This book, which gathers in one place the theories of 10 leading cognitive and functional linguists, represents a new approach that may define the next era in the history of psychology: It promises to give psychologists a new appreciation of what this variety of linguistics can offer their study of language and communication. In addition, it provides cognitive-functional linguists new models for presenting their work to audiences outside the boundaries of traditional linguistics. Thus, it serves as an excellent text for courses in psycholinguistics, and appeal to students and researchers in cognitive science and functional linguistics.
"I found that each chapter presented readable sketches of the current thinking of some linguist….present thought-provoking semantically-based analyses of phenomena that in the past have been treated mainly syntactically.
—Journal of Linguistics
"…this collection offers a broad sampler of some current functional approaches to the analysis of language, and in doing so it raises a number of questions that are fundamental for research on language acquisition as well as (adult) language use."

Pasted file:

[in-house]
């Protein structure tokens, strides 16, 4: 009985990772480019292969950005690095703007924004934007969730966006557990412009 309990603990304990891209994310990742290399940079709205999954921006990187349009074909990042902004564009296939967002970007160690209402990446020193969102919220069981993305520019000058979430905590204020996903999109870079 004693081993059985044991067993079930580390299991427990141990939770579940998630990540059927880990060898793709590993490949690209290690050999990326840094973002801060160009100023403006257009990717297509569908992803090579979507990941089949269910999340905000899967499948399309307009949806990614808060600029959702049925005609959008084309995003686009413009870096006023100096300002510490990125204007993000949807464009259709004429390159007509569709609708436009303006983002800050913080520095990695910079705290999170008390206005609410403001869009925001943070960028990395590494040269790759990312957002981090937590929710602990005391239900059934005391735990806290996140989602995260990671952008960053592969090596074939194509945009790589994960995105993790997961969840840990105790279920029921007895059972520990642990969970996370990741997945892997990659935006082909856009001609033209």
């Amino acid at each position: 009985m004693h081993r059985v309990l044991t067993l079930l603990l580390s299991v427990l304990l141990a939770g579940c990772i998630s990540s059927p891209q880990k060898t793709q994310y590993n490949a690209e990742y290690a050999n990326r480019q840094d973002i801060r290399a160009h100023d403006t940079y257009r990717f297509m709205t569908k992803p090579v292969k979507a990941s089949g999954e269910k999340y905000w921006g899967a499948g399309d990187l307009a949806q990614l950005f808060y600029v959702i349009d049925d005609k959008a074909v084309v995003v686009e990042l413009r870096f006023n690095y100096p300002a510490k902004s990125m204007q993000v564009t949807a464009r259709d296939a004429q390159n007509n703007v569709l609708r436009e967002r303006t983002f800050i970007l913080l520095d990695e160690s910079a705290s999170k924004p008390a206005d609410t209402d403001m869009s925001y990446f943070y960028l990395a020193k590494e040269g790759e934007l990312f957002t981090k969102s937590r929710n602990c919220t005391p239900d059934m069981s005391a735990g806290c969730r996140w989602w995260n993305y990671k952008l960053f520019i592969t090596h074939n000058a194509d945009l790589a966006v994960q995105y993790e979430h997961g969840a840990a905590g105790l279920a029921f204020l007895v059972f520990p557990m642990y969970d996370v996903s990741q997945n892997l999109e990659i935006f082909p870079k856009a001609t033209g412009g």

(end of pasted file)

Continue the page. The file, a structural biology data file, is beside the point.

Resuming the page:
Contents: M. Tomasello, Introduction: A Cognitive-Functional Perspective on Language Structure. R.W. Langacker, Conceptualization, Symbolization, and Grammar. T. Givón, The Functional Approach to Grammar. W. Croft, The Structure of Events and the Structure of Language. W. Chafe, Language and the Flow of Thought. A. Wierzbicka, The Semantics of English Causative Constructions in a Universal-Typological Perspective. P.J. Hopper, Emergent Grammar. J.R. Taylor, Syntactic Constructions as Prototype Categories. A.E. Goldberg, Patterns of Experience in Patterns of Language. R.D. Van Valin, Jr., The Acquisition of WH-Questions and the Mechanisms of Language Acquisition. G. Fauconnier, Mental Spaces, Language Modalities, and Conceptual Integration.